The immune system can be looked at as a cognitive system. This is often done in analogy to the neuro-psychological system. Here, it is demonstrated that the cognitive functions of the immune system can be properly described within a new theory of cognitive science. Gärdenfors' geometrical framework of conceptual spaces is applied to immune cognition. Basic notions, like quality dimensions, natural properties and concepts, similarities, prototypes, saliences, etc., are related to cognitive phenomena of the immune system...
2016: Frontiers in Immunology
A Bourgoin, A Hees, S Bouquillon, C Le Poncin-Lafitte, G Francou, M-C Angonin
Lorentz symmetry violations can be parametrized by an effective field theory framework that contains both general relativity and the standard model of particle physics called the standard-model extension (SME). We present new constraints on pure gravity SME coefficients obtained by analyzing lunar laser ranging (LLR) observations. We use a new numerical lunar ephemeris computed in the SME framework and we perform a LLR data analysis using a set of 20 721 normal points covering the period of August, 1969 to December, 2013...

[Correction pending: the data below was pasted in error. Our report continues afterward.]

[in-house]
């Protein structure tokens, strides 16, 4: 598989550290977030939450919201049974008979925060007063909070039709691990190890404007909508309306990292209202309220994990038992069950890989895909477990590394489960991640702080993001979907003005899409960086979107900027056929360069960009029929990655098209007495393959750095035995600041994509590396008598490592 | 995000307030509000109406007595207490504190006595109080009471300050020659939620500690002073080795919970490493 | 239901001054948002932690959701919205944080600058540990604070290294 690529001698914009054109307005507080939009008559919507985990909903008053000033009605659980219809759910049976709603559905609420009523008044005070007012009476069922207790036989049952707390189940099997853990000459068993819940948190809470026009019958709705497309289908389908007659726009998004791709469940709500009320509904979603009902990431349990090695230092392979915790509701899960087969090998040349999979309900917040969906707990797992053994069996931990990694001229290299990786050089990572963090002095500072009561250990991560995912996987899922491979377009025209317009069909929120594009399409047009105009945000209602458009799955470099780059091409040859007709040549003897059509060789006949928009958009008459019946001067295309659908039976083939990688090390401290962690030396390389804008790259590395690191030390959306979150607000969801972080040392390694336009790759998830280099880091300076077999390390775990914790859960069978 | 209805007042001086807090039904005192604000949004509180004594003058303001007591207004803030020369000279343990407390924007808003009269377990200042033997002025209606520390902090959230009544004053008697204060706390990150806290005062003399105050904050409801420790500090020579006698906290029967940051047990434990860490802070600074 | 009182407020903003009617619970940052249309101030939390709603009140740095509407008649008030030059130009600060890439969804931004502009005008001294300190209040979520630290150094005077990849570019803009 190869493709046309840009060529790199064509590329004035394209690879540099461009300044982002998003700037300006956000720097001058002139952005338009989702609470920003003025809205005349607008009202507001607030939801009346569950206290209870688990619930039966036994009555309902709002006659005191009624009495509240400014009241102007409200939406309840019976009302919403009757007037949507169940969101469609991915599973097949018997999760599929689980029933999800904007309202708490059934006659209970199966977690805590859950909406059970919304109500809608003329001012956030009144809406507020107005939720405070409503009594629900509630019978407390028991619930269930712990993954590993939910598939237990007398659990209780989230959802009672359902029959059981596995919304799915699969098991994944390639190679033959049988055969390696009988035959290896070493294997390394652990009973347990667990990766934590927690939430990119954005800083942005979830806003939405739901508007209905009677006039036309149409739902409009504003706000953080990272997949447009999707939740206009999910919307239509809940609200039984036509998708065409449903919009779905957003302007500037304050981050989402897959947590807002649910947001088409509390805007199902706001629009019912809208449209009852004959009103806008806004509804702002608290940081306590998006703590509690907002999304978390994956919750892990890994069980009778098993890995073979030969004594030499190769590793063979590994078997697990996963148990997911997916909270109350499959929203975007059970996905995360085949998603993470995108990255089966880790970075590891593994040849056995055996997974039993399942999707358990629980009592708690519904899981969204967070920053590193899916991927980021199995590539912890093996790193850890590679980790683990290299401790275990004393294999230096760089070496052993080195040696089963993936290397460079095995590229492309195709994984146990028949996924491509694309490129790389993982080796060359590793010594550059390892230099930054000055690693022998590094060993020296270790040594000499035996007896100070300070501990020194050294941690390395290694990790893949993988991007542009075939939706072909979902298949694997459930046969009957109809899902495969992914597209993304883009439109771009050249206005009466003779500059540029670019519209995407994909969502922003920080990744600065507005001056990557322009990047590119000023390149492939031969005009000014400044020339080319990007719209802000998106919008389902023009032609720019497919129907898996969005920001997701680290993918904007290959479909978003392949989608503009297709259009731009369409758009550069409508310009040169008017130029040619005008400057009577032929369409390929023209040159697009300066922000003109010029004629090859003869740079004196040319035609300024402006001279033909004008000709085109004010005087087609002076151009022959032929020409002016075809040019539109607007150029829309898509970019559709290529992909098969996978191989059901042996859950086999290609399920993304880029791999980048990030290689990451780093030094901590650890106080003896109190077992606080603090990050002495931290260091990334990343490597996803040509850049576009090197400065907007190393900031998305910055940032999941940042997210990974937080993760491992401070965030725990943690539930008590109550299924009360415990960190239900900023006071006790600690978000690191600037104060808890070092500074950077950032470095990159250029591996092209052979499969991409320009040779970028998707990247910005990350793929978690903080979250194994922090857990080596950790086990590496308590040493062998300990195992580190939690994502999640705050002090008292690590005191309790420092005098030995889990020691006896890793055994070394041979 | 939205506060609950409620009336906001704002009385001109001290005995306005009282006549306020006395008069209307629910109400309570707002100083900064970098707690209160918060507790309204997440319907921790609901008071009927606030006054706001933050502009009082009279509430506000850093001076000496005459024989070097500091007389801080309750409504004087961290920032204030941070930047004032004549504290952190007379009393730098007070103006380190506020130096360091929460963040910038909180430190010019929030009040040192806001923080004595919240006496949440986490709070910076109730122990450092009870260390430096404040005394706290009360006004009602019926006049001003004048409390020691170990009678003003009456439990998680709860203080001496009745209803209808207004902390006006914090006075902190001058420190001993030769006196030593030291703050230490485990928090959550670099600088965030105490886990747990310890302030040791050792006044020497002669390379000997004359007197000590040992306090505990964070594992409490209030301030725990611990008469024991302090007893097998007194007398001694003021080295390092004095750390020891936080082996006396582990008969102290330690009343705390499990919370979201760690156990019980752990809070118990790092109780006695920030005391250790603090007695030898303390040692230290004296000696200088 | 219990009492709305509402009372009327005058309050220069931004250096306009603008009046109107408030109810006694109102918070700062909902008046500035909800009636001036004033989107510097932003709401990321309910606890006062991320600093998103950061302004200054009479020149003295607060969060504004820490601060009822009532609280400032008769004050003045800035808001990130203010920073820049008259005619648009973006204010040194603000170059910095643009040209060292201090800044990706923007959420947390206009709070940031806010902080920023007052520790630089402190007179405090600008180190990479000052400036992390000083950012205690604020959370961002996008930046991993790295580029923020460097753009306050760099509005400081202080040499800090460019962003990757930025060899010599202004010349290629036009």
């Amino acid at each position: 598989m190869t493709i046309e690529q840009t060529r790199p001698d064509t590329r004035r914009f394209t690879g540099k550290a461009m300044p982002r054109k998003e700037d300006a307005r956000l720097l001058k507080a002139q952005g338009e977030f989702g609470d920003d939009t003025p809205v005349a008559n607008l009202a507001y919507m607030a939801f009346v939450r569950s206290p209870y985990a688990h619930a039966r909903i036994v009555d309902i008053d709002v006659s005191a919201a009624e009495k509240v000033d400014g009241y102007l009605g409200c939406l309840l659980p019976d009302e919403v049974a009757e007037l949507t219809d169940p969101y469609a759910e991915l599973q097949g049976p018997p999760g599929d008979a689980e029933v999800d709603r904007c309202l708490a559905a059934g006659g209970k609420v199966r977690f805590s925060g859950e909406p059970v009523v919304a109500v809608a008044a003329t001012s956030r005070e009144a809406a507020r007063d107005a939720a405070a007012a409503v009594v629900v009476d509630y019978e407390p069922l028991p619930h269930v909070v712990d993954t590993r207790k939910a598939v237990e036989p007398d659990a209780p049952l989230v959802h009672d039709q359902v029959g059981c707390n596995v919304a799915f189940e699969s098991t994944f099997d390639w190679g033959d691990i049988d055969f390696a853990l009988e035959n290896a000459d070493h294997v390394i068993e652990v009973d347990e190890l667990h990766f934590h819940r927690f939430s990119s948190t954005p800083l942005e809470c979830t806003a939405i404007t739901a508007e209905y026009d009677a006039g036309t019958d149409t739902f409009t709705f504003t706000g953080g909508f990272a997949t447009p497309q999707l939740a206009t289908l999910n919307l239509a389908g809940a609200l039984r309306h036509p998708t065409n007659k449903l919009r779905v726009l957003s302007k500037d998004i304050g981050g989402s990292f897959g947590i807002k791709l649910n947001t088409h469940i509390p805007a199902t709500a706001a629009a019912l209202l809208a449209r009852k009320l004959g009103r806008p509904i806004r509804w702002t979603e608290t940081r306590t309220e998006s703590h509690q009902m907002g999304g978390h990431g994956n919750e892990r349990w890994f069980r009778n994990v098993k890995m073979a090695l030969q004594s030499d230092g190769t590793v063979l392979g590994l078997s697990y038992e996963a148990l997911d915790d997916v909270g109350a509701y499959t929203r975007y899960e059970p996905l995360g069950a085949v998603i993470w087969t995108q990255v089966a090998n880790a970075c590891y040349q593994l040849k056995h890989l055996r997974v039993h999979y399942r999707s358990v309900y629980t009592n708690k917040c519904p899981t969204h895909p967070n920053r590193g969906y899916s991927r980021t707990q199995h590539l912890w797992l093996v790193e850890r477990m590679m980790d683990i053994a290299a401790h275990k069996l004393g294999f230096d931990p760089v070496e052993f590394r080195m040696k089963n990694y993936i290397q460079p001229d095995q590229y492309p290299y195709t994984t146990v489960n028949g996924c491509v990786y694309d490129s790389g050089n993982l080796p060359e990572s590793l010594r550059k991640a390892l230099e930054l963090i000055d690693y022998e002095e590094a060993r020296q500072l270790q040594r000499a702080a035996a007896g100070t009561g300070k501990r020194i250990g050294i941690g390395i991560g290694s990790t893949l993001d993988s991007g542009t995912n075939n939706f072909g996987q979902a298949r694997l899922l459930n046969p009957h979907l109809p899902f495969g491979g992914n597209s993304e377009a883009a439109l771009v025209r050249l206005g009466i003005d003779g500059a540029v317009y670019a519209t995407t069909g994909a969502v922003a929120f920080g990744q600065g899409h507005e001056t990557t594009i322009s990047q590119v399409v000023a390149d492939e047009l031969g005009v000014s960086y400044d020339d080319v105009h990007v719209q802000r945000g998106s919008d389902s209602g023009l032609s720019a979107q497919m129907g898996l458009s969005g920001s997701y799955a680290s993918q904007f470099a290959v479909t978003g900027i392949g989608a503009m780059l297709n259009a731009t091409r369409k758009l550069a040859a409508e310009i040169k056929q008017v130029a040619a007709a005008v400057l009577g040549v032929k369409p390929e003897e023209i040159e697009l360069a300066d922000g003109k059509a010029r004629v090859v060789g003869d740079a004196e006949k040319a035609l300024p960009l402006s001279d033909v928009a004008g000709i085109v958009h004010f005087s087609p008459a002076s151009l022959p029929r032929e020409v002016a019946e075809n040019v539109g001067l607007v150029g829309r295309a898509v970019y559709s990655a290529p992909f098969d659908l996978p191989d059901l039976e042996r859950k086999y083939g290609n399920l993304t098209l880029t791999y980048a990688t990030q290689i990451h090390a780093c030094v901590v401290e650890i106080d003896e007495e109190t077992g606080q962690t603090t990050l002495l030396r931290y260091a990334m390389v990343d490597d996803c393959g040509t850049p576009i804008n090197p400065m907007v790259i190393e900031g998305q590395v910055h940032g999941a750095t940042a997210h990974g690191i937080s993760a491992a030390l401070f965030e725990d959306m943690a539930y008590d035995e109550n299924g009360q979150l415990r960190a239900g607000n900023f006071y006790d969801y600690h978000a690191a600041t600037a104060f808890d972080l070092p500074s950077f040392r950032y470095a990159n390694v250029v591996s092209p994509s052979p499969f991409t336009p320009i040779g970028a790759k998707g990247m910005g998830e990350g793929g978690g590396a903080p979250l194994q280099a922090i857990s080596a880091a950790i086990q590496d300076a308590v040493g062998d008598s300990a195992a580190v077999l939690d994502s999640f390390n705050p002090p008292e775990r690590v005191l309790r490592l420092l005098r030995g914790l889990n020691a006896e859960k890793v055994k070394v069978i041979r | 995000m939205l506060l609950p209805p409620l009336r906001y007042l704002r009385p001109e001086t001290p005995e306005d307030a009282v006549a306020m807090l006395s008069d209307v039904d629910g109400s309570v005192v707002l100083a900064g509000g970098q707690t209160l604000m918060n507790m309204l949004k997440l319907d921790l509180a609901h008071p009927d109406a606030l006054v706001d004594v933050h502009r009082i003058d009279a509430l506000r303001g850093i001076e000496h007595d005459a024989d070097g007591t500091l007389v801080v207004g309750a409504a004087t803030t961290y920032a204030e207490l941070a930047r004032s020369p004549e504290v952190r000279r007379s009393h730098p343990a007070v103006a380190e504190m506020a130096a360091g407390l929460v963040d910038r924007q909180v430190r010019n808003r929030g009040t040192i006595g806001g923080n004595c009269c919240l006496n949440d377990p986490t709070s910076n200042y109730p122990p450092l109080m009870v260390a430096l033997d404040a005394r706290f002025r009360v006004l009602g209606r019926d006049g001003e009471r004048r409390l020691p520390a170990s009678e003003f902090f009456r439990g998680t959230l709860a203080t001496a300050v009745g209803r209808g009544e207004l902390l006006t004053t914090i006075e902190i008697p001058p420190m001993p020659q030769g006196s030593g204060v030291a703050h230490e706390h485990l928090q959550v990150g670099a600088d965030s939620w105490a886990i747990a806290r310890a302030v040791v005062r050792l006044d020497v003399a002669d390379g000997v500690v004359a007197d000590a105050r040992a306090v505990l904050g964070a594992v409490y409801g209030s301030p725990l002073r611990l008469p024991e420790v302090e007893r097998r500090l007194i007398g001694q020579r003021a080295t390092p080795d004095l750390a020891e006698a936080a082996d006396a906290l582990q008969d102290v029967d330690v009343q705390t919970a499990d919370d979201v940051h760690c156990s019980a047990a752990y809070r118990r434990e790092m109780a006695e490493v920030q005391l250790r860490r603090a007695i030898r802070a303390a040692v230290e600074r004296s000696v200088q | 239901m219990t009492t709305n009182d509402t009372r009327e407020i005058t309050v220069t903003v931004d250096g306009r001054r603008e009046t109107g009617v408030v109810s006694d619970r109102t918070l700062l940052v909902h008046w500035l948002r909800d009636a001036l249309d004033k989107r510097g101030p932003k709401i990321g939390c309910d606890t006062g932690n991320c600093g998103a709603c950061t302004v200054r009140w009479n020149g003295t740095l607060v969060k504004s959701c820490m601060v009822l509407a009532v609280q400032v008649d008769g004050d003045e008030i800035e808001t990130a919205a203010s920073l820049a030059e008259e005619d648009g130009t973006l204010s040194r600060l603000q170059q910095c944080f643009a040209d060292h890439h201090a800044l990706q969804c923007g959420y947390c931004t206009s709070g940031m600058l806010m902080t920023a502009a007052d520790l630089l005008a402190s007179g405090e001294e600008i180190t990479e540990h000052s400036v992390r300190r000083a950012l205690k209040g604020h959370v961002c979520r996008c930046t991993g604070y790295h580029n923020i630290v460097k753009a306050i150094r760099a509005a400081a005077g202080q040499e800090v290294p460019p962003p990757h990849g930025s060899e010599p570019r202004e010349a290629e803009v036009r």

December 9, 2016: Physical Review Letters
Simon Caron-Huot, Lance J Dixon, Andrew McLeod, Matt von Hippel
The analytic structure of scattering amplitudes is restricted by Steinmann relations, which enforce the vanishing of certain discontinuities of discontinuities. We show that these relations dramatically simplify the function space for the hexagon function bootstrap in planar maximally supersymmetric Yang-Mills theory. Armed with this simplification, along with the constraints of dual conformal symmetry and Regge exponentiation, we obtain the complete five-loop six-particle amplitude.
December 9, 2016: Physical Review Letters
Masahiko Matsubara, Rolando Saniz, Bart Partoens, Dirk Lamoen
We investigate the role of transition metal atoms of group V-b (V, Nb, and Ta) and VI-b (Cr, Mo, and W) as n- or p-type dopants in anatase TiO2 using thermodynamic principles and density functional theory with the Heyd-Scuseria-Ernzerhof HSE06 hybrid functional. The HSE06 functional provides a realistic value for the band gap, which ensures a correct classification of dopants as shallow or deep donors or acceptors. Defect formation energies and thermodynamic transition levels are calculated taking into account the constraints imposed by the stability of TiO2 and the solubility limit of the impurities...
January 18, 2017: Physical Chemistry Chemical Physics: PCCP